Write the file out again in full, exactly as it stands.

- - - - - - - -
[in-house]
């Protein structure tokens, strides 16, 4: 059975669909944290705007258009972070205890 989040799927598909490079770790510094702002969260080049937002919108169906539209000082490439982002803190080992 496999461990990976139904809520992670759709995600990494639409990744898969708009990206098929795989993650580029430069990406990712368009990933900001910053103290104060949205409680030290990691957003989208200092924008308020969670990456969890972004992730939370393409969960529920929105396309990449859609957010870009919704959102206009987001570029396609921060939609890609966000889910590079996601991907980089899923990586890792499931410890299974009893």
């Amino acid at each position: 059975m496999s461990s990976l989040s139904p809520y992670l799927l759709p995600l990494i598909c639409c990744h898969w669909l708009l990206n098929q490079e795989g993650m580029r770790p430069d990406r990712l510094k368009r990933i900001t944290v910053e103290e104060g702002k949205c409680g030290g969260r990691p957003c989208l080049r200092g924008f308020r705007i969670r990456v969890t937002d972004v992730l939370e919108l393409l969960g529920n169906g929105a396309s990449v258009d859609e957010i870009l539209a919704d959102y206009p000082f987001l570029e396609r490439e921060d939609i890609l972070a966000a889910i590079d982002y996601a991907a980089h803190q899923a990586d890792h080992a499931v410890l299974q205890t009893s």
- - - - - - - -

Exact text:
[in-house]
């Protein structure tokens, strides 16, 4: 059975669909944290705007258009972070205890 989040799927598909490079770790510094702002969260080049937002919108169906539209000082490439982002803190080992 496999461990990976139904809520992670759709995600990494639409990744898969708009990206098929795989993650580029430069990406990712368009990933900001910053103290104060949205409680030290990691957003989208200092924008308020969670990456969890972004992730939370393409969960529920929105396309990449859609957010870009919704959102206009987001570029396609921060939609890609966000889910590079996601991907980089899923990586890792499931410890299974009893």
């Amino acid at each position: 059975m496999s461990s990976l989040s139904p809520y992670l799927l759709p995600l990494i598909c639409c990744h898969w669909l708009l990206n098929q490079e795989g993650m580029r770790p430069d990406r990712l510094k368009r990933i900001t944290v910053e103290e104060g702002k949205c409680g030290g969260r990691p957003c989208l080049r200092g924008f308020r705007i969670r990456v969890t937002d972004v992730l939370e919108l393409l969960g529920n169906g929105a396309s990449v258009d859609e957010i870009l539209a919704d959102y206009p000082f987001l570029e396609r490439e921060d939609i890609l972070a966000a889910i590079d982002y996601a991907a980089h803190q899923a990586d890792h080992a499931v410890l299974q205890t009893s």